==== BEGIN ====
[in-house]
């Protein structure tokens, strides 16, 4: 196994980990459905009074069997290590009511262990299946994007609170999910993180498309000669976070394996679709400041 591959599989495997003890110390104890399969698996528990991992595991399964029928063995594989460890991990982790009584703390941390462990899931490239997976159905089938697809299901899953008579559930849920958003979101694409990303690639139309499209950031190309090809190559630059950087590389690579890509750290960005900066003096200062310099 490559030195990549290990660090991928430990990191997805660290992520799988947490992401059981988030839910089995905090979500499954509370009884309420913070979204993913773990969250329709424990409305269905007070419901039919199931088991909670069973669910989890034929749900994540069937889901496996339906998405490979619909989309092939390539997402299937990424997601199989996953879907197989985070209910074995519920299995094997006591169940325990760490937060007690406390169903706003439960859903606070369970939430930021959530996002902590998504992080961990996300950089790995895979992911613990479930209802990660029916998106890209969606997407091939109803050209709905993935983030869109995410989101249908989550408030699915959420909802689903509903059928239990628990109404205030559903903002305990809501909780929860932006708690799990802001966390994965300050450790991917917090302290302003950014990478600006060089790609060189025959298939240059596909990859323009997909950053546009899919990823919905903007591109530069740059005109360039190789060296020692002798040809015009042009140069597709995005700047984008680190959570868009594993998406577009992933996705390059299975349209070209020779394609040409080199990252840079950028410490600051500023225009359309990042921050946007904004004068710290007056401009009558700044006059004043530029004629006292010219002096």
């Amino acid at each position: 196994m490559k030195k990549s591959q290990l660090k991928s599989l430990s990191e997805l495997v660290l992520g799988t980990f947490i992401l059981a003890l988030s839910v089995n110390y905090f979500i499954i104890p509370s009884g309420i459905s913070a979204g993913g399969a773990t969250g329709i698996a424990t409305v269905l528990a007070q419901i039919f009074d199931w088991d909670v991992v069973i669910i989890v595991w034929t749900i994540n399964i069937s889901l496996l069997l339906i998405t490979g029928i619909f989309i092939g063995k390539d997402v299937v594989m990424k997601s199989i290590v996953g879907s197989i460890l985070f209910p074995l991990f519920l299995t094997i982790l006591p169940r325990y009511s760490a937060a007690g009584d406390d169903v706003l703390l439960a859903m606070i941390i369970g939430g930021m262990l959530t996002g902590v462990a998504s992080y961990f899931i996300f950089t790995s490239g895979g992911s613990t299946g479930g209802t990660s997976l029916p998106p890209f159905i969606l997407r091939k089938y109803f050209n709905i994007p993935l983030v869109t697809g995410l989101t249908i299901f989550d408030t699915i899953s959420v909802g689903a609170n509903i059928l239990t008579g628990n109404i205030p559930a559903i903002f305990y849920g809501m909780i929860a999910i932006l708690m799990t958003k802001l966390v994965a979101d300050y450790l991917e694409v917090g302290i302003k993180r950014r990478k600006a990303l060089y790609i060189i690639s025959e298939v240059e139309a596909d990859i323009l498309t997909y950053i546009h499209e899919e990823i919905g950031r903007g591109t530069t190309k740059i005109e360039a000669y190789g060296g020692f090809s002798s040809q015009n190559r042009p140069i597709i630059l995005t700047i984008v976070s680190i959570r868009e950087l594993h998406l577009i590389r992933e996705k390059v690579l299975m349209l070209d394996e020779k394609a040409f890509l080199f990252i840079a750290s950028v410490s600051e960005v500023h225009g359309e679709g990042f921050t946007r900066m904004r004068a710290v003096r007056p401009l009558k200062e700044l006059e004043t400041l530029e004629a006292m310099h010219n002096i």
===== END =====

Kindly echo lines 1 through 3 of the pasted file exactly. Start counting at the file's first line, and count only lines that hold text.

[in-house]
């Protein structure tokens, strides 16, 4: 196994980990459905009074069997290590009511262990299946994007609170999910993180498309000669976070394996679709400041 591959599989495997003890110390104890399969698996528990991992595991399964029928063995594989460890991990982790009584703390941390462990899931490239997976159905089938697809299901899953008579559930849920958003979101694409990303690639139309499209950031190309090809190559630059950087590389690579890509750290960005900066003096200062310099 490559030195990549290990660090991928430990990191997805660290992520799988947490992401059981988030839910089995905090979500499954509370009884309420913070979204993913773990969250329709424990409305269905007070419901039919199931088991909670069973669910989890034929749900994540069937889901496996339906998405490979619909989309092939390539997402299937990424997601199989996953879907197989985070209910074995519920299995094997006591169940325990760490937060007690406390169903706003439960859903606070369970939430930021959530996002902590998504992080961990996300950089790995895979992911613990479930209802990660029916998106890209969606997407091939109803050209709905993935983030869109995410989101249908989550408030699915959420909802689903509903059928239990628990109404205030559903903002305990809501909780929860932006708690799990802001966390994965300050450790991917917090302290302003950014990478600006060089790609060189025959298939240059596909990859323009997909950053546009899919990823919905903007591109530069740059005109360039190789060296020692002798040809015009042009140069597709995005700047984008680190959570868009594993998406577009992933996705390059299975349209070209020779394609040409080199990252840079950028410490600051500023225009359309990042921050946007904004004068710290007056401009009558700044006059004043530029004629006292010219002096």
């Amino acid at each position: 196994m490559k030195k990549s591959q290990l660090k991928s599989l430990s990191e997805l495997v660290l992520g799988t980990f947490i992401l059981a003890l988030s839910v089995n110390y905090f979500i499954i104890p509370s009884g309420i459905s913070a979204g993913g399969a773990t969250g329709i698996a424990t409305v269905l528990a007070q419901i039919f009074d199931w088991d909670v991992v069973i669910i989890v595991w034929t749900i994540n399964i069937s889901l496996l069997l339906i998405t490979g029928i619909f989309i092939g063995k390539d997402v299937v594989m990424k997601s199989i290590v996953g879907s197989i460890l985070f209910p074995l991990f519920l299995t094997i982790l006591p169940r325990y009511s760490a937060a007690g009584d406390d169903v706003l703390l439960a859903m606070i941390i369970g939430g930021m262990l959530t996002g902590v462990a998504s992080y961990f899931i996300f950089t790995s490239g895979g992911s613990t299946g479930g209802t990660s997976l029916p998106p890209f159905i969606l997407r091939k089938y109803f050209n709905i994007p993935l983030v869109t697809g995410l989101t249908i299901f989550d408030t699915i899953s959420v909802g689903a609170n509903i059928l239990t008579g628990n109404i205030p559930a559903i903002f305990y849920g809501m909780i929860a999910i932006l708690m799990t958003k802001l966390v994965a979101d300050y450790l991917e694409v917090g302290i302003k993180r950014r990478k600006a990303l060089y790609i060189i690639s025959e298939v240059e139309a596909d990859i323009l498309t997909y950053i546009h499209e899919e990823i919905g950031r903007g591109t530069t190309k740059i005109e360039a000669y190789g060296g020692f090809s002798s040809q015009n190559r042009p140069i597709i630059l995005t700047i984008v976070s680190i959570r868009e950087l594993h998406l577009i590389r992933e996705k390059v690579l299975m349209l070209d394996e020779k394609a040409f890509l080199f990252i840079a750290s950028v410490s600051e960005v500023h225009g359309e679709g990042f921050t946007r900066m904004r004068a710290v003096r007056p401009l009558k200062e700044l006059e004043t400041l530029e004629a006292m310099h010219n002096i």